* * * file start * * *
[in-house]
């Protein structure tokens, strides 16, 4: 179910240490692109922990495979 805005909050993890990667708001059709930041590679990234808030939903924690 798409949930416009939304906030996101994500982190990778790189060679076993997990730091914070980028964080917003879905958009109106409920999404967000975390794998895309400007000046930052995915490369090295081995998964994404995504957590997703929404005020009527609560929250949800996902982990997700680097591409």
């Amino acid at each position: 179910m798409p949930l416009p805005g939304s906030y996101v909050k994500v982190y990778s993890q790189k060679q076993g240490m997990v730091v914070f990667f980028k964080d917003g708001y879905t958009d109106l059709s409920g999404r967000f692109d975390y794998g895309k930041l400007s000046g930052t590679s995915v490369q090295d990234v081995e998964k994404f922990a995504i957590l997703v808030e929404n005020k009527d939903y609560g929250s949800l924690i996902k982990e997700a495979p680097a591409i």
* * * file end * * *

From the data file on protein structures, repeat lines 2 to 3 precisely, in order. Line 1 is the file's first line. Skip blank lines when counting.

């Protein structure tokens, strides 16, 4: 179910240490692109922990495979 805005909050993890990667708001059709930041590679990234808030939903924690 798409949930416009939304906030996101994500982190990778790189060679076993997990730091914070980028964080917003879905958009109106409920999404967000975390794998895309400007000046930052995915490369090295081995998964994404995504957590997703929404005020009527609560929250949800996902982990997700680097591409």
């Amino acid at each position: 179910m798409p949930l416009p805005g939304s906030y996101v909050k994500v982190y990778s993890q790189k060679q076993g240490m997990v730091v914070f990667f980028k964080d917003g708001y879905t958009d109106l059709s409920g999404r967000f692109d975390y794998g895309k930041l400007s000046g930052t590679s995915v490369q090295d990234v081995e998964k994404f922990a995504i957590l997703v808030e929404n005020k009527d939903y609560g929250s949800l924690i996902k982990e997700a495979p680097a591409i």